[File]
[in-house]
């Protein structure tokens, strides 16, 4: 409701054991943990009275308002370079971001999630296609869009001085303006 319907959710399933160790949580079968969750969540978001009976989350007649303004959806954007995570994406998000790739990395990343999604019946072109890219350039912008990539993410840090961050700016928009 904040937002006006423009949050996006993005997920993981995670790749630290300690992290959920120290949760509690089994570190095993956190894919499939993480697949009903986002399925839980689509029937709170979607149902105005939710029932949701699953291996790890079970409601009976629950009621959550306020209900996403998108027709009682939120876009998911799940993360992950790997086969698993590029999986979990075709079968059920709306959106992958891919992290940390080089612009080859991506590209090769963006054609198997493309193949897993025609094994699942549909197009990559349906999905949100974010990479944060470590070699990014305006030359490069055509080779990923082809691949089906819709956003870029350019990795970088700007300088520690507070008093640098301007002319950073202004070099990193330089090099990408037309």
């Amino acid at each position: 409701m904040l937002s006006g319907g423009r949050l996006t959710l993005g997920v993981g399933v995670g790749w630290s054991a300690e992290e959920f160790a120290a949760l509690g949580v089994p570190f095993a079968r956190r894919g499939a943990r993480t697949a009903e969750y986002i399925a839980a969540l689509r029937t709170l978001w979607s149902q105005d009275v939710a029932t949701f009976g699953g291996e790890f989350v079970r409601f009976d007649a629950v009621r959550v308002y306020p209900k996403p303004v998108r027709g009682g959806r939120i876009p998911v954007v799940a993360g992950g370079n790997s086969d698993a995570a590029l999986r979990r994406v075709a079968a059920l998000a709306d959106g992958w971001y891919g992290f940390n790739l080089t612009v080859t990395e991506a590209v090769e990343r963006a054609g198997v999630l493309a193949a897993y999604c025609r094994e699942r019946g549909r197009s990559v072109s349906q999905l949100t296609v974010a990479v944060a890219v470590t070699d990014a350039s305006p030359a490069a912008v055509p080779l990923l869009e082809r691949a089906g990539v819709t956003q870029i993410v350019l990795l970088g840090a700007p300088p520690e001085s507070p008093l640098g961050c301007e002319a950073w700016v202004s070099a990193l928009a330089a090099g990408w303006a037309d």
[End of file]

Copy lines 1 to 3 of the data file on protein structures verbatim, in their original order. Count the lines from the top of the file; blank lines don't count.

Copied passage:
[in-house]
């Protein structure tokens, strides 16, 4: 409701054991943990009275308002370079971001999630296609869009001085303006 319907959710399933160790949580079968969750969540978001009976989350007649303004959806954007995570994406998000790739990395990343999604019946072109890219350039912008990539993410840090961050700016928009 904040937002006006423009949050996006993005997920993981995670790749630290300690992290959920120290949760509690089994570190095993956190894919499939993480697949009903986002399925839980689509029937709170979607149902105005939710029932949701699953291996790890079970409601009976629950009621959550306020209900996403998108027709009682939120876009998911799940993360992950790997086969698993590029999986979990075709079968059920709306959106992958891919992290940390080089612009080859991506590209090769963006054609198997493309193949897993025609094994699942549909197009990559349906999905949100974010990479944060470590070699990014305006030359490069055509080779990923082809691949089906819709956003870029350019990795970088700007300088520690507070008093640098301007002319950073202004070099990193330089090099990408037309």
């Amino acid at each position: 409701m904040l937002s006006g319907g423009r949050l996006t959710l993005g997920v993981g399933v995670g790749w630290s054991a300690e992290e959920f160790a120290a949760l509690g949580v089994p570190f095993a079968r956190r894919g499939a943990r993480t697949a009903e969750y986002i399925a839980a969540l689509r029937t709170l978001w979607s149902q105005d009275v939710a029932t949701f009976g699953g291996e790890f989350v079970r409601f009976d007649a629950v009621r959550v308002y306020p209900k996403p303004v998108r027709g009682g959806r939120i876009p998911v954007v799940a993360g992950g370079n790997s086969d698993a995570a590029l999986r979990r994406v075709a079968a059920l998000a709306d959106g992958w971001y891919g992290f940390n790739l080089t612009v080859t990395e991506a590209v090769e990343r963006a054609g198997v999630l493309a193949a897993y999604c025609r094994e699942r019946g549909r197009s990559v072109s349906q999905l949100t296609v974010a990479v944060a890219v470590t070699d990014a350039s305006p030359a490069a912008v055509p080779l990923l869009e082809r691949a089906g990539v819709t956003q870029i993410v350019l990795l970088g840090a700007p300088p520690e001085s507070p008093l640098g961050c301007e002319a950073w700016v202004s070099a990193l928009a330089a090099g990408w303006a037309d």